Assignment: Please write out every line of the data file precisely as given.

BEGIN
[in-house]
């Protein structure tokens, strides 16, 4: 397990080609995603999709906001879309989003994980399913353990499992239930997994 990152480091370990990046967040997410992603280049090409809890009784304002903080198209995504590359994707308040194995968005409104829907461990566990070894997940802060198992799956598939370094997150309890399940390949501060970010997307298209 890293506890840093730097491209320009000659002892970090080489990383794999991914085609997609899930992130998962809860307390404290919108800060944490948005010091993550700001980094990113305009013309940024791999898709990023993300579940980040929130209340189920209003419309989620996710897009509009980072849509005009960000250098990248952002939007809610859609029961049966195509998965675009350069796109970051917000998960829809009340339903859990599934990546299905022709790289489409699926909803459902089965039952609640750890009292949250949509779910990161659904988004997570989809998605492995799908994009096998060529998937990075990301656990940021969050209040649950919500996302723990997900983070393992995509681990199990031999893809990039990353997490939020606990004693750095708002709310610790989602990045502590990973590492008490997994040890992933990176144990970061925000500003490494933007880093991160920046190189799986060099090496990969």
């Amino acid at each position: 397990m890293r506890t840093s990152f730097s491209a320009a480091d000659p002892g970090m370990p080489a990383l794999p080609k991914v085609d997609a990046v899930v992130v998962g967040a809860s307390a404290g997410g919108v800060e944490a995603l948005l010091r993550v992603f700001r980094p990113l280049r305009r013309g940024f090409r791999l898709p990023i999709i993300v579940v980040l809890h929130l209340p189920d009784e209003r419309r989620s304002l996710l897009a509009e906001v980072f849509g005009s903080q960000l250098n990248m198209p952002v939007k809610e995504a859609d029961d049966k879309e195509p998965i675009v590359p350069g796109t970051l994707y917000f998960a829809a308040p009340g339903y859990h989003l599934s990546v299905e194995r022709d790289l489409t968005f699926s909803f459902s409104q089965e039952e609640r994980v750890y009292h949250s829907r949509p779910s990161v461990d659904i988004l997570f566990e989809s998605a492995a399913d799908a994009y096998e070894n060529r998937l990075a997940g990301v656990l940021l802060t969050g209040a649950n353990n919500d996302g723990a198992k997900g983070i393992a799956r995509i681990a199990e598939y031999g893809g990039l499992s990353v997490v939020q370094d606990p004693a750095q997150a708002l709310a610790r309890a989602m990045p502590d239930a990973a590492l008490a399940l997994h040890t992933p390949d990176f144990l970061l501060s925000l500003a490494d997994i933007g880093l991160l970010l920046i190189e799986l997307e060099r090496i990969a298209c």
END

[in-house]
């Protein structure tokens, strides 16, 4: 397990080609995603999709906001879309989003994980399913353990499992239930997994 990152480091370990990046967040997410992603280049090409809890009784304002903080198209995504590359994707308040194995968005409104829907461990566990070894997940802060198992799956598939370094997150309890399940390949501060970010997307298209 890293506890840093730097491209320009000659002892970090080489990383794999991914085609997609899930992130998962809860307390404290919108800060944490948005010091993550700001980094990113305009013309940024791999898709990023993300579940980040929130209340189920209003419309989620996710897009509009980072849509005009960000250098990248952002939007809610859609029961049966195509998965675009350069796109970051917000998960829809009340339903859990599934990546299905022709790289489409699926909803459902089965039952609640750890009292949250949509779910990161659904988004997570989809998605492995799908994009096998060529998937990075990301656990940021969050209040649950919500996302723990997900983070393992995509681990199990031999893809990039990353997490939020606990004693750095708002709310610790989602990045502590990973590492008490997994040890992933990176144990970061925000500003490494933007880093991160920046190189799986060099090496990969």
């Amino acid at each position: 397990m890293r506890t840093s990152f730097s491209a320009a480091d000659p002892g970090m370990p080489a990383l794999p080609k991914v085609d997609a990046v899930v992130v998962g967040a809860s307390a404290g997410g919108v800060e944490a995603l948005l010091r993550v992603f700001r980094p990113l280049r305009r013309g940024f090409r791999l898709p990023i999709i993300v579940v980040l809890h929130l209340p189920d009784e209003r419309r989620s304002l996710l897009a509009e906001v980072f849509g005009s903080q960000l250098n990248m198209p952002v939007k809610e995504a859609d029961d049966k879309e195509p998965i675009v590359p350069g796109t970051l994707y917000f998960a829809a308040p009340g339903y859990h989003l599934s990546v299905e194995r022709d790289l489409t968005f699926s909803f459902s409104q089965e039952e609640r994980v750890y009292h949250s829907r949509p779910s990161v461990d659904i988004l997570f566990e989809s998605a492995a399913d799908a994009y096998e070894n060529r998937l990075a997940g990301v656990l940021l802060t969050g209040a649950n353990n919500d996302g723990a198992k997900g983070i393992a799956r995509i681990a199990e598939y031999g893809g990039l499992s990353v997490v939020q370094d606990p004693a750095q997150a708002l709310a610790r309890a989602m990045p502590d239930a990973a590492l008490a399940l997994h040890t992933p390949d990176f144990l970061l501060s925000l500003a490494d997994i933007g880093l991160l970010l920046i190189e799986l997307e060099r090496i990969a298209c």